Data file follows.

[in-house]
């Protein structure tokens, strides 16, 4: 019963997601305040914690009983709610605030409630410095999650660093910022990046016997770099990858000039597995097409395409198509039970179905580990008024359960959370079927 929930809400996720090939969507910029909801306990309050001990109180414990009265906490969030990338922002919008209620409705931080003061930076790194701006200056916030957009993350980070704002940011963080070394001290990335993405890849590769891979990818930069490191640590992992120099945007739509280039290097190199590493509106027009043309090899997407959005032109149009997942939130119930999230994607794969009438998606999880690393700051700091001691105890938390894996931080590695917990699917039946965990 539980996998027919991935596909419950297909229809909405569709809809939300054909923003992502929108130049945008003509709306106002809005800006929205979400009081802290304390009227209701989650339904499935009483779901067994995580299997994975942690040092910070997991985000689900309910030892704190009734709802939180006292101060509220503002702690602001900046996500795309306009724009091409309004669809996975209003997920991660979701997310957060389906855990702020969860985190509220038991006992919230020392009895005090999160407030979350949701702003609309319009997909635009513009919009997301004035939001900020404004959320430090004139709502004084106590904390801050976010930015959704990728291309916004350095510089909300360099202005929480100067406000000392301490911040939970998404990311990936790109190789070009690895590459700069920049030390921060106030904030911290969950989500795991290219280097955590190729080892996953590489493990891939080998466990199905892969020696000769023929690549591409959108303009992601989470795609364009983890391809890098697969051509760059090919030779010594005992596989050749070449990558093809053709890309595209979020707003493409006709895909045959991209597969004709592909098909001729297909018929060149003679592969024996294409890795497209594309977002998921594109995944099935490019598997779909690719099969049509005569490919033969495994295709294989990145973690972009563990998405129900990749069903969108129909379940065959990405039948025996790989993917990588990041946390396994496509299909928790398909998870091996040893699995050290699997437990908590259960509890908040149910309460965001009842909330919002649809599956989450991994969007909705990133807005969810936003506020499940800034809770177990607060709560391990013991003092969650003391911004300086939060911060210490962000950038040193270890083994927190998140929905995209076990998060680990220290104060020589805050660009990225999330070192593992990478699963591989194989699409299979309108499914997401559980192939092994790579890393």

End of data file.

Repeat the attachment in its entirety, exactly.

[in-house]
């Protein structure tokens, strides 16, 4: 019963997601305040914690009983709610605030409630410095999650660093910022990046016997770099990858000039597995097409395409198509039970179905580990008024359960959370079927 929930809400996720090939969507910029909801306990309050001990109180414990009265906490969030990338922002919008209620409705931080003061930076790194701006200056916030957009993350980070704002940011963080070394001290990335993405890849590769891979990818930069490191640590992992120099945007739509280039290097190199590493509106027009043309090899997407959005032109149009997942939130119930999230994607794969009438998606999880690393700051700091001691105890938390894996931080590695917990699917039946965990 539980996998027919991935596909419950297909229809909405569709809809939300054909923003992502929108130049945008003509709306106002809005800006929205979400009081802290304390009227209701989650339904499935009483779901067994995580299997994975942690040092910070997991985000689900309910030892704190009734709802939180006292101060509220503002702690602001900046996500795309306009724009091409309004669809996975209003997920991660979701997310957060389906855990702020969860985190509220038991006992919230020392009895005090999160407030979350949701702003609309319009997909635009513009919009997301004035939001900020404004959320430090004139709502004084106590904390801050976010930015959704990728291309916004350095510089909300360099202005929480100067406000000392301490911040939970998404990311990936790109190789070009690895590459700069920049030390921060106030904030911290969950989500795991290219280097955590190729080892996953590489493990891939080998466990199905892969020696000769023929690549591409959108303009992601989470795609364009983890391809890098697969051509760059090919030779010594005992596989050749070449990558093809053709890309595209979020707003493409006709895909045959991209597969004709592909098909001729297909018929060149003679592969024996294409890795497209594309977002998921594109995944099935490019598997779909690719099969049509005569490919033969495994295709294989990145973690972009563990998405129900990749069903969108129909379940065959990405039948025996790989993917990588990041946390396994496509299909928790398909998870091996040893699995050290699997437990908590259960509890908040149910309460965001009842909330919002649809599956989450991994969007909705990133807005969810936003506020499940800034809770177990607060709560391990013991003092969650003391911004300086939060911060210490962000950038040193270890083994927190998140929905995209076990998060680990220290104060020589805050660009990225999330070192593992990478699963591989194989699409299979309108499914997401559980192939092994790579890393």